The latest Productivity Commission report should at last put an end to any claims by the big four banks and AMP that the appalling performance of their superannuation funds can be justified.
Depending on which way you look at it, the retail funds set up to make a profit for their promoters generate returns 1.5 to 2 percentage points lower than corporate and industry funds.
Given about $600 billion of retirement savings are invested in retail funds, this annual underperformance represents an opportunity cost upwards of $9 billion a year.
That money lost is private retirement savings crucial to the long-term sustainability of our age pension system.
The Productivity Commission report confirms a detailed analysis of superannuation fund returns carried out by The West Australian last year showing retail funds provided lousy return for risk.
Lousy returns are a far bigger and clearer problem than a young person having multiple funds with multiple life insurance policies.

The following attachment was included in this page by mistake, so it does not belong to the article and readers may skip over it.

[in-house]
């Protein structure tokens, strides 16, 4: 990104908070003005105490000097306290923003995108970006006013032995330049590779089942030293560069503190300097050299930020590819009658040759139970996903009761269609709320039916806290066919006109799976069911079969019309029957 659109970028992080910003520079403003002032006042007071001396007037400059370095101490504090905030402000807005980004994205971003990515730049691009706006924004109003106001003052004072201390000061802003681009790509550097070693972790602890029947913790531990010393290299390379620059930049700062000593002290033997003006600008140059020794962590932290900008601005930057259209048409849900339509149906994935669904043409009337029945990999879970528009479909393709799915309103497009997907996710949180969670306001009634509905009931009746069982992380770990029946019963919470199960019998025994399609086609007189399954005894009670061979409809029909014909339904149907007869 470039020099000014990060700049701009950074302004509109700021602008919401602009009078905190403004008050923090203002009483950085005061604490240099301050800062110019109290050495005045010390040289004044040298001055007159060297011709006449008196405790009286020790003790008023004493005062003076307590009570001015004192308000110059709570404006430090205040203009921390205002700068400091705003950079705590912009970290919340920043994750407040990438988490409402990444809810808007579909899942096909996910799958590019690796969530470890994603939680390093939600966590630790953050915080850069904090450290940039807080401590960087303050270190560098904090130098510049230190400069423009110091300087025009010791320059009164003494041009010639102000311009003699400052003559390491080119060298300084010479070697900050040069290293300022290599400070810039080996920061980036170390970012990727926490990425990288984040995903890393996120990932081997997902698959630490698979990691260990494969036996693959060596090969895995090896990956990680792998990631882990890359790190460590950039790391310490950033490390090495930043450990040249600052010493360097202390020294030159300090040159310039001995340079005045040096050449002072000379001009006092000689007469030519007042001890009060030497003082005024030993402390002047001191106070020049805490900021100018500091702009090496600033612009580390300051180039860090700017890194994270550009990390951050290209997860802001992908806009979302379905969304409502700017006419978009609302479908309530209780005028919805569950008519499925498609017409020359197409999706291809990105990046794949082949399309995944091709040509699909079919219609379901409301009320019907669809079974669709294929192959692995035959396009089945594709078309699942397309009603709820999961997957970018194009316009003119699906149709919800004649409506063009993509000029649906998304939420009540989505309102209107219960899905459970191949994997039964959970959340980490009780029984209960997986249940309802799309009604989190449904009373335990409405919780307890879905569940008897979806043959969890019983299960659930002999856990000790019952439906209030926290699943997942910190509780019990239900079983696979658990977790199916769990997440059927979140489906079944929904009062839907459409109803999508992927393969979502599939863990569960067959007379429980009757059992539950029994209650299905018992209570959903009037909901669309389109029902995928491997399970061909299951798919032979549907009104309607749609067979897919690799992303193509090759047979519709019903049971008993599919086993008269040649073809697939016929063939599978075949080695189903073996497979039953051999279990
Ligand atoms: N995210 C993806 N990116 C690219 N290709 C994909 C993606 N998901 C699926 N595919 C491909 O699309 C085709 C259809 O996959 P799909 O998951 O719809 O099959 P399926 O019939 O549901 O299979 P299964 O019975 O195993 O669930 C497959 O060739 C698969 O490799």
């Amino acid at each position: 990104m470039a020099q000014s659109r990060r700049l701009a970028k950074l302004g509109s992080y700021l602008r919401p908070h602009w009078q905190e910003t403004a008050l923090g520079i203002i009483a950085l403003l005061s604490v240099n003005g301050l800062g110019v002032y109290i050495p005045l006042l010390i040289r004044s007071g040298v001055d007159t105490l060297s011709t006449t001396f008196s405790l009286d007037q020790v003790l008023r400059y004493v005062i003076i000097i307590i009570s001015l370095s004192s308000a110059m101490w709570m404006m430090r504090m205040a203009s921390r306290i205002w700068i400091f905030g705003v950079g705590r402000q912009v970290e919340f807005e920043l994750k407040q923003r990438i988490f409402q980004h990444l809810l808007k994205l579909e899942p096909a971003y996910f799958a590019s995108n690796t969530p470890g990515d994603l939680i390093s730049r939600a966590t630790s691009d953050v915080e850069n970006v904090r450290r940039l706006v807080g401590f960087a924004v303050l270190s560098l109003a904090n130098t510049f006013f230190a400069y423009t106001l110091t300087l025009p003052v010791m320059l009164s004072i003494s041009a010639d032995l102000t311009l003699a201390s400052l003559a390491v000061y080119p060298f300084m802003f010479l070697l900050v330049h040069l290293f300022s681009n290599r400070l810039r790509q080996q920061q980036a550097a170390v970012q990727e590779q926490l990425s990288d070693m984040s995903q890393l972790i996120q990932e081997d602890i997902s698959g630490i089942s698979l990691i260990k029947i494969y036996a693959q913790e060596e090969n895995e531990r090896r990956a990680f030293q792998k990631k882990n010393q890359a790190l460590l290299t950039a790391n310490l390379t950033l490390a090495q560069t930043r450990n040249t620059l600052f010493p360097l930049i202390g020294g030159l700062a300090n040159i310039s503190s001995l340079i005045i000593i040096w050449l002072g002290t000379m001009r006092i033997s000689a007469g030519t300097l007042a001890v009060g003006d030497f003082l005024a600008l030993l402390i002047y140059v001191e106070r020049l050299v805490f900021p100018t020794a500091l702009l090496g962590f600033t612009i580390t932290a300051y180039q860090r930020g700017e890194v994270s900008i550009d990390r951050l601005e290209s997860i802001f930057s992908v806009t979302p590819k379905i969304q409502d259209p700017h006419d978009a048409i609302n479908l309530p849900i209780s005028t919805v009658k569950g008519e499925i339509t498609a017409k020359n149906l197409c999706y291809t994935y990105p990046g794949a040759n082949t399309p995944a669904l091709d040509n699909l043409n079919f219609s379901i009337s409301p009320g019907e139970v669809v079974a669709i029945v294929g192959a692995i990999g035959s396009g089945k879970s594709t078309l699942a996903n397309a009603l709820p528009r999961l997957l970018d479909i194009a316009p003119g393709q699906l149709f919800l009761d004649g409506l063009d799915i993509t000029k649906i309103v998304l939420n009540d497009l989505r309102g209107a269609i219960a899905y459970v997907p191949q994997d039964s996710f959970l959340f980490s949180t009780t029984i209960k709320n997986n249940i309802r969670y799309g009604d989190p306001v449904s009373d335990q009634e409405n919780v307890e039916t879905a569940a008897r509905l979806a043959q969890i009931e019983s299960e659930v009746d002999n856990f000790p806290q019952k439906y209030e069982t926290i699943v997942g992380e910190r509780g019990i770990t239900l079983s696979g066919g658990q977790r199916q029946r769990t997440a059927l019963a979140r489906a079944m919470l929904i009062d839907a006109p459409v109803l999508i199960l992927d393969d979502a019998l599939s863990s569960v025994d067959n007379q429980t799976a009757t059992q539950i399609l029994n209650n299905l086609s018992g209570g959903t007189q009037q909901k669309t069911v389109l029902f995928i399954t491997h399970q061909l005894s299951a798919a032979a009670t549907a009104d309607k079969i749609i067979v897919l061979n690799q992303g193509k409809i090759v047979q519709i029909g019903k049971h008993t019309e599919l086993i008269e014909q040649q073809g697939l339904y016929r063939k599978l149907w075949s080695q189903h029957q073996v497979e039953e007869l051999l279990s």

The Productivity Commission says in its latest report that insurance policies across multiple accounts cost our super $1.9 billion a year.
Such criticisms need to be seen against evidence that Australians are underinsured for death and disability.
Yet the Federal Government chose in the Budget in May last year to take away automatic life insurance cover for most people aged under 25 signing on to super funds and to cease cover on low-balance accounts that have not been active for 13 months.
This came after recommendations in the Productivity Commission’s draft report in April last year.
Enforced closure of someone’s supposedly unneeded super account can leave them without life insurance.
Having multiple income protection policies is a waste but most insurance in super is good value.
The same cannot be said for super funds charging excessive fees and providing poor returns across asset classes.
Such funds should be exposed by regulators and forced out of this taxpayer-subsidised racket if they don’t improve.
Just how that is done will keep the pundits and lobbyists arguing for months.